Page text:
Ford Long Beach Assembly Plant Contract and Purchase
Negotiations for the land purchase begun in March, 1924 culminated in a three-way contract signed by the Long Beach City Manger Charles S. Henderson, Edsel Ford, President of the Ford Motor Company, and Union Pacific. Accordingly, Ford would construct on a 39.370 acre site a building covering a ground area of not less than 350,000 square feet of one or more stories, of brick or concrete construction. Said building, including the roof, should be of fire resistive material and conform to the building requirements of Long Beach. Ford agreed to employ approximately 1200 men at the plant. The Union Pacific agreed to construct streets, sanitary sewers, storm drains, water and gas mains, provide trackage at its own expense, and remove the tracks which then crossed over the property. The Ford Company would construct a slip from its frontage on the connecting channel into the side of its own property. The City would dredge the Cerritos Channel, Ford's connecting channel to the main channel, to a width of 600 feet along the Ford frontage and would maintain the channel's depth at thirty-two feet from the Ford company's docks to the sea. The estimated 750,000 yards of dredged material would be deposited on the Ford site for the purpose of raising it several feet. The site enjoyed a frontage of 1300 feet on the Cerritos Channel and 2,619 feet on Badger Avenue. The City, too, would supply the principal utilities.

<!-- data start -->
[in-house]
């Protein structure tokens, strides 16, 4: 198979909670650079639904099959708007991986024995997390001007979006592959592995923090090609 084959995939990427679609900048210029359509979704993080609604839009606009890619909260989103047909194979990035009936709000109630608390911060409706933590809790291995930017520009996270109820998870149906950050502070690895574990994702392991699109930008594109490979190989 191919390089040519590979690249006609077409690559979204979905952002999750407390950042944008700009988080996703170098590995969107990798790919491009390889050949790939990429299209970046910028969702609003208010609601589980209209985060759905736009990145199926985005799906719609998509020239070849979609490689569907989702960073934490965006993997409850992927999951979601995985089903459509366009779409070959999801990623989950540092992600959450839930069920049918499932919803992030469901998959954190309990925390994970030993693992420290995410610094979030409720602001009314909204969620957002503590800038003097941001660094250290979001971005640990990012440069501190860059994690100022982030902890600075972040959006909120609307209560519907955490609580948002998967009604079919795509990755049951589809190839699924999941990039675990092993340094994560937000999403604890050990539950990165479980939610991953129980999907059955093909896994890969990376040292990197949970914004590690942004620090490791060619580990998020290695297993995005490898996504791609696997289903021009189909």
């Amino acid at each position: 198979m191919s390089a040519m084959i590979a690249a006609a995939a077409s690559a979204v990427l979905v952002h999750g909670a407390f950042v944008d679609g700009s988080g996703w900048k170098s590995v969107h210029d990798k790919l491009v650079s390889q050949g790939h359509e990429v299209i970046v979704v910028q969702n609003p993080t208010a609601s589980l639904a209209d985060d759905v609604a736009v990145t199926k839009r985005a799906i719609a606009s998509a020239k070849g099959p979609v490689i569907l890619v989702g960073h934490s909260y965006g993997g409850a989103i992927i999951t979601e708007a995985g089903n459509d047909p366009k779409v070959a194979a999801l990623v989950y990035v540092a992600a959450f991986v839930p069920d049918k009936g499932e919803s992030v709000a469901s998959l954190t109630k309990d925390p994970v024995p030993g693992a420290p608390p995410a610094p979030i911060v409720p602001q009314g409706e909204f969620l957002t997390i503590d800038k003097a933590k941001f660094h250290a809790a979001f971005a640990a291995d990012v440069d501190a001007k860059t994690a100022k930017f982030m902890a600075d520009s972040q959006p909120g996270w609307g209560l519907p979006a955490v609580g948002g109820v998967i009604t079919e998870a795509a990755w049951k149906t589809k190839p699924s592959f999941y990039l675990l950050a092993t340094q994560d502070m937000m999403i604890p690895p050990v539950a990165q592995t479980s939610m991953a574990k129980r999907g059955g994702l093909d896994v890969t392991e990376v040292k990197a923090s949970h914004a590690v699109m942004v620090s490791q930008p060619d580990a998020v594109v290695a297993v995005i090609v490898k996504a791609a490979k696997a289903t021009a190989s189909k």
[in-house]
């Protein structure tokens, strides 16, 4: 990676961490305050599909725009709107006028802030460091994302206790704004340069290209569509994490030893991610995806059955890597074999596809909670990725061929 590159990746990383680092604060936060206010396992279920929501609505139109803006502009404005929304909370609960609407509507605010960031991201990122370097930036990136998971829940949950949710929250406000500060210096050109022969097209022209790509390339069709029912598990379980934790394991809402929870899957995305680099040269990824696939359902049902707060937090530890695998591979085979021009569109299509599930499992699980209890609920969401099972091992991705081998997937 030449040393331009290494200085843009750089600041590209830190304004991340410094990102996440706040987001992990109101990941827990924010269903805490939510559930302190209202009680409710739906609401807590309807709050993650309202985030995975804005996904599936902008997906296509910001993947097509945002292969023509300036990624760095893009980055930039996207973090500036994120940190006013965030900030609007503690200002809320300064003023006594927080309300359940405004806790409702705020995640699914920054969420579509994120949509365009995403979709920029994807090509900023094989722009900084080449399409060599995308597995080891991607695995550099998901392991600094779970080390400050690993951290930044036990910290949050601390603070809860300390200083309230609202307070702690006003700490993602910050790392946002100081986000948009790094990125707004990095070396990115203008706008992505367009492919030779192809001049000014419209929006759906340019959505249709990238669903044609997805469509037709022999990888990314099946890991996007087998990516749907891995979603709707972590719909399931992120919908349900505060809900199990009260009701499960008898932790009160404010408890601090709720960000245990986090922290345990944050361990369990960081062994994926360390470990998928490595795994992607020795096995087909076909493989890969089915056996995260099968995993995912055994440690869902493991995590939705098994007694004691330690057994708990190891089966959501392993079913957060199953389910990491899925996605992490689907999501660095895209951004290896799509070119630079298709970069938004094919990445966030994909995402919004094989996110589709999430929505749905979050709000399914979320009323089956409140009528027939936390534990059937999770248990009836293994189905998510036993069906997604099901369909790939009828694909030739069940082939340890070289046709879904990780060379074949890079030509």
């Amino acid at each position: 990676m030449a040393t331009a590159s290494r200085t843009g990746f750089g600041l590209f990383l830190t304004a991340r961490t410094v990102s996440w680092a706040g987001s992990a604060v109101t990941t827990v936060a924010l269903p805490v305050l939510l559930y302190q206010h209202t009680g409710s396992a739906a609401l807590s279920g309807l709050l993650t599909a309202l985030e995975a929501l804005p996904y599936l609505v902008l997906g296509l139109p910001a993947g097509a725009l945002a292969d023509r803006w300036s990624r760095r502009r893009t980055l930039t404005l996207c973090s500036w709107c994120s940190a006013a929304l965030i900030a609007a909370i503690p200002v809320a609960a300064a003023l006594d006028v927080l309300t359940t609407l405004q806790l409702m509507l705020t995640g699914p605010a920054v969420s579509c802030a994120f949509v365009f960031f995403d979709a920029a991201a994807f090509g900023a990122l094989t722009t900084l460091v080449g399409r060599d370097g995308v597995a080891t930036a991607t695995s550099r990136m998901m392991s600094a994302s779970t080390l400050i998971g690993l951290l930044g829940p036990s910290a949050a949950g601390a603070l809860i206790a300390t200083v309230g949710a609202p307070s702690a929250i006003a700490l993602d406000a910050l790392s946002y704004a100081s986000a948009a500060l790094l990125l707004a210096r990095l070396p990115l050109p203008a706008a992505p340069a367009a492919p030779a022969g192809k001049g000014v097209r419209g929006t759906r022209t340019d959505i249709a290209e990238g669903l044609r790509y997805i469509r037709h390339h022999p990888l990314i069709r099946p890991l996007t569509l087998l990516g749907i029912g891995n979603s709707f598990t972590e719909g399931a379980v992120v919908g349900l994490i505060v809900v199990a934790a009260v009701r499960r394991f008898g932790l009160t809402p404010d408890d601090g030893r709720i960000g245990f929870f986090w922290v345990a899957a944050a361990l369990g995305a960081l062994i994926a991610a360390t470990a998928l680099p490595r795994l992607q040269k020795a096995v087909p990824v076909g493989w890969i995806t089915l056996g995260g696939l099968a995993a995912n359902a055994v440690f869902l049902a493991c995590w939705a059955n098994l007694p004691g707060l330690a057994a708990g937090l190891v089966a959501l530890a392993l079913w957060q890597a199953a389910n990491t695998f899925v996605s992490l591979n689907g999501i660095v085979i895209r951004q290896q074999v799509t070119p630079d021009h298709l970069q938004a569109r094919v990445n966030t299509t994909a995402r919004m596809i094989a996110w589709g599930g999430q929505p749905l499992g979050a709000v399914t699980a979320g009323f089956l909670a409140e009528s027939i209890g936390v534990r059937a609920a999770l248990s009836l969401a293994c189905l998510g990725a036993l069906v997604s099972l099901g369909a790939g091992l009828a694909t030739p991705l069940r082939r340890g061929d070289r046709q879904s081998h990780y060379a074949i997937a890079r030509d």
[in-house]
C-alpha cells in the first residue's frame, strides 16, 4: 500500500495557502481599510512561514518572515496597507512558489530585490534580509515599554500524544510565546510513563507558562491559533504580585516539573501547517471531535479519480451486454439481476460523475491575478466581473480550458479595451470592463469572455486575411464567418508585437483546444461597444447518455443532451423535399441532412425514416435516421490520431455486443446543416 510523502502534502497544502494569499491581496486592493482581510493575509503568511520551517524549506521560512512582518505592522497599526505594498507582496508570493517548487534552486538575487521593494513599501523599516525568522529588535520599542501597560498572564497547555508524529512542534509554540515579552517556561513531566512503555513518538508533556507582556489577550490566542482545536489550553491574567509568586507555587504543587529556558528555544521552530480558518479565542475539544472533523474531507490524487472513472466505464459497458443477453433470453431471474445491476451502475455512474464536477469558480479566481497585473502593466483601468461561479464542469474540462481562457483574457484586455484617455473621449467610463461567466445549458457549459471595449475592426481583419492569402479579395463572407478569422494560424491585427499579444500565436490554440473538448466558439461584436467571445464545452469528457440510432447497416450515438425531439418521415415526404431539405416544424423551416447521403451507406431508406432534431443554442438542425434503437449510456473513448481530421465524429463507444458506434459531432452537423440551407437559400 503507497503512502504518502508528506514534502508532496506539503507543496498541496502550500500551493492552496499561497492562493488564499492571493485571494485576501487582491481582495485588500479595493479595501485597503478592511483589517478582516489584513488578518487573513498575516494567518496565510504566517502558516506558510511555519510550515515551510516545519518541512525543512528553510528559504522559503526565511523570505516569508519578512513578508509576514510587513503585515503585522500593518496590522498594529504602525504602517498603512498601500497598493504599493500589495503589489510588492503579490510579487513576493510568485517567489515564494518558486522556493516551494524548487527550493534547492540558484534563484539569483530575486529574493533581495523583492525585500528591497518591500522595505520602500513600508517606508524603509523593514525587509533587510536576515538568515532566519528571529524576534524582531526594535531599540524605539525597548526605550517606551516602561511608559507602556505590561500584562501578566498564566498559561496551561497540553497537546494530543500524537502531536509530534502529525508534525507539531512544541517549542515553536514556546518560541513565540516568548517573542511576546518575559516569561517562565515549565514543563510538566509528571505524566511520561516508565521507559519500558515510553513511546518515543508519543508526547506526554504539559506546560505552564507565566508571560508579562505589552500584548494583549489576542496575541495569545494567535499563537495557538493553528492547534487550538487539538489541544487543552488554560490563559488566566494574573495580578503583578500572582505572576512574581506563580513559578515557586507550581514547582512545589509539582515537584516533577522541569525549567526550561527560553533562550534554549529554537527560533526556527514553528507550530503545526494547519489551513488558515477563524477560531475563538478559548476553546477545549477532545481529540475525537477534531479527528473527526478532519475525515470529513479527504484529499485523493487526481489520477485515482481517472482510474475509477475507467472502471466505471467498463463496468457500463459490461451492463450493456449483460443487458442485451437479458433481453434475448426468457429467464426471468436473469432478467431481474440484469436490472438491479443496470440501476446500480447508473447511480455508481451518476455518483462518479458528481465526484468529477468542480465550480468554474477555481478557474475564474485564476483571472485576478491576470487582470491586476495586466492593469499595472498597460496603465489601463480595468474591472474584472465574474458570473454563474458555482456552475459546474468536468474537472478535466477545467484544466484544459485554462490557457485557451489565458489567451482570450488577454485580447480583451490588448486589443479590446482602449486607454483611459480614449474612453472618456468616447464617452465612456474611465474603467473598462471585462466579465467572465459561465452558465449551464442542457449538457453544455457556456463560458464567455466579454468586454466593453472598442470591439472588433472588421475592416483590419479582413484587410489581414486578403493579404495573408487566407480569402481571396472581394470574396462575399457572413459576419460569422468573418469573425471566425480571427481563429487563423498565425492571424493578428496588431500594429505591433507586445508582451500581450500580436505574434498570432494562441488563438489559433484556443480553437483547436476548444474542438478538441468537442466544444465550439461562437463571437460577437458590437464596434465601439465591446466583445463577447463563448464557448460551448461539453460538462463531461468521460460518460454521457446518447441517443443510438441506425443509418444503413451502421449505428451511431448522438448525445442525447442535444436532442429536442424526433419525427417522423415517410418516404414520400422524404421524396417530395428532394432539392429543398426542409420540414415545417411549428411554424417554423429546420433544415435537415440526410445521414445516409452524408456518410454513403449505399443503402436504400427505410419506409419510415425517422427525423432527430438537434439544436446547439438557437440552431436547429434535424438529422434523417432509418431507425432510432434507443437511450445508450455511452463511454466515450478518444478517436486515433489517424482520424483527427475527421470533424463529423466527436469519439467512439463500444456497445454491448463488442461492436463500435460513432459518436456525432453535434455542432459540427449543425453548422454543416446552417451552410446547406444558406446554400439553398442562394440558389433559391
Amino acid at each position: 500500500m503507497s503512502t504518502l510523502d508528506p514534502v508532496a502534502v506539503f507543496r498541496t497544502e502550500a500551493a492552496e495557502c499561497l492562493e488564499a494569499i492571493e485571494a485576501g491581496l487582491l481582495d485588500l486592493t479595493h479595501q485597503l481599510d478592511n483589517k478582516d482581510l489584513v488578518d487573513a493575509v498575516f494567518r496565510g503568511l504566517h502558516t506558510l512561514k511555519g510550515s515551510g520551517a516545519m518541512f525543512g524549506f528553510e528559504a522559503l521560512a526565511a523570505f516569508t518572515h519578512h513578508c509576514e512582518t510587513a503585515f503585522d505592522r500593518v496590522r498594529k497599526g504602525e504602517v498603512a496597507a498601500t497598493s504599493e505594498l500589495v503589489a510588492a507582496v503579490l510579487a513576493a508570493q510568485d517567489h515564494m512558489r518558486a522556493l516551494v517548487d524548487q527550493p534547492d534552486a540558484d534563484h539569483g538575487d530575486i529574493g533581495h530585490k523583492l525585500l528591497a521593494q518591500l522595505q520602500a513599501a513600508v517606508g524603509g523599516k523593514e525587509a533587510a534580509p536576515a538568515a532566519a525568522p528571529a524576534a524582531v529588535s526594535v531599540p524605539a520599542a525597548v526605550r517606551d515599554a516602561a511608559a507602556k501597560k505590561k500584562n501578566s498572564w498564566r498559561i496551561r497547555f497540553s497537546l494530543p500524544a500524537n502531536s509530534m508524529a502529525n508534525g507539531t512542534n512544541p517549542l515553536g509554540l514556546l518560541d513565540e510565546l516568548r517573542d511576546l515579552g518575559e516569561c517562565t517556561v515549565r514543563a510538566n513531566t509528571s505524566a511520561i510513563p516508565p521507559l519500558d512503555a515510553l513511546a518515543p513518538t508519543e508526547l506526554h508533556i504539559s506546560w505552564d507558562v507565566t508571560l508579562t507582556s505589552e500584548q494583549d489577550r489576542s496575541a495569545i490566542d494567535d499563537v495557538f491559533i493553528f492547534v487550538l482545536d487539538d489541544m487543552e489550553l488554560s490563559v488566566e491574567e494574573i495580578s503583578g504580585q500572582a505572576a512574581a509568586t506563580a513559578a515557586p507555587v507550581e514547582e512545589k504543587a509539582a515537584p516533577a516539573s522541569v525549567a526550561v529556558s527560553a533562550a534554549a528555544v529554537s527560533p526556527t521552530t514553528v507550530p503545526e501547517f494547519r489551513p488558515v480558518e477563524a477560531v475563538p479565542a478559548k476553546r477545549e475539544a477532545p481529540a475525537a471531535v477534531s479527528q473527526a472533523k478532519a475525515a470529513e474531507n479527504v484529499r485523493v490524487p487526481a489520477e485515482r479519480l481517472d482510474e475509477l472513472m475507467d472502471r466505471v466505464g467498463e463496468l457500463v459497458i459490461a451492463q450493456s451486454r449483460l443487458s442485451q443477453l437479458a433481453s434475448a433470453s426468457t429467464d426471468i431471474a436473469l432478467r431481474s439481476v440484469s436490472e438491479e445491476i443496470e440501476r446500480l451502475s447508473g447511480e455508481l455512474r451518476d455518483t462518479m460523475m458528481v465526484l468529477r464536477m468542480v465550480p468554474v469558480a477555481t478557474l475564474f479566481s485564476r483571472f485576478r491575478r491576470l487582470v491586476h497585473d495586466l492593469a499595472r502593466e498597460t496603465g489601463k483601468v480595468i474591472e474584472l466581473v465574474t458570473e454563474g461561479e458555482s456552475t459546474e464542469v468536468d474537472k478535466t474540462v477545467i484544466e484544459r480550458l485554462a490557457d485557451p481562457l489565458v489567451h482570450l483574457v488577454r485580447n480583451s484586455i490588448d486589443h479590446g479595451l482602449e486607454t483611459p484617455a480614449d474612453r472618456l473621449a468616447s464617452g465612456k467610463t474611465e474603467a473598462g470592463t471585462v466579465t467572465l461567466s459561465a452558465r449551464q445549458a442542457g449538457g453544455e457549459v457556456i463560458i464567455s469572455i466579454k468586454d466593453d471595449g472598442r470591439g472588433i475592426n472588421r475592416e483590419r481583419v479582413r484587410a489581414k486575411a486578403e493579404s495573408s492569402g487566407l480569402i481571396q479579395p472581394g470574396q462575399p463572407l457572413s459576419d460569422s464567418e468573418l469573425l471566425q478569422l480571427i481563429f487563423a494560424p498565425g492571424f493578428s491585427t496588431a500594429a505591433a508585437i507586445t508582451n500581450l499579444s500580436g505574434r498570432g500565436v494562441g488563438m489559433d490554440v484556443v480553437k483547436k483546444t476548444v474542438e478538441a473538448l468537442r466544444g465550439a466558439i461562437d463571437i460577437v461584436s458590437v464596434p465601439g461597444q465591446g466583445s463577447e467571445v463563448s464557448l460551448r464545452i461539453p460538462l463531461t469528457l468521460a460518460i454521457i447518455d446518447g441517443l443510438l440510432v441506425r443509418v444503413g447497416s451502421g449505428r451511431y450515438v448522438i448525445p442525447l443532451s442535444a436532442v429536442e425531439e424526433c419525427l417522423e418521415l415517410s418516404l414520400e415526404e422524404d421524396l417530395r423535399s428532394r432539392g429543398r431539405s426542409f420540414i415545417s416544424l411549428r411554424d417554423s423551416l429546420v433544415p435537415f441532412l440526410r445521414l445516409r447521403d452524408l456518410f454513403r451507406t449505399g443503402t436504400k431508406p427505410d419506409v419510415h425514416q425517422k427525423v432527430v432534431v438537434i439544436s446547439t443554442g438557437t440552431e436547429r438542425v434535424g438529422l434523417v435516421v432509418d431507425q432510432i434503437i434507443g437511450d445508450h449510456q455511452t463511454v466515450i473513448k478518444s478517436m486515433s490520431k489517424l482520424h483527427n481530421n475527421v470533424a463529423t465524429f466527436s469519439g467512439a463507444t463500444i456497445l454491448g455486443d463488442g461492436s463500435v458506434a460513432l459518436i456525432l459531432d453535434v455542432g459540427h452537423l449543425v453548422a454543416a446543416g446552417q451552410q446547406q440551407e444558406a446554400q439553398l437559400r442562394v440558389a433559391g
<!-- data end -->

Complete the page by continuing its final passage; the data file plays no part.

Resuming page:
Before this is done the Ford Company would prepare the foundations for its immense building by driving piling into the ground as it stood, and by pouring concrete piers, after which the big fill would be made. Work of dredging the channel was undertaken and completed together with the dredging of the Ford slip and turning basin on the east side of the plant by June, 1927. The material taken from the slip was also pumped into the Ford fill.
Long Beach citizens were jubilant.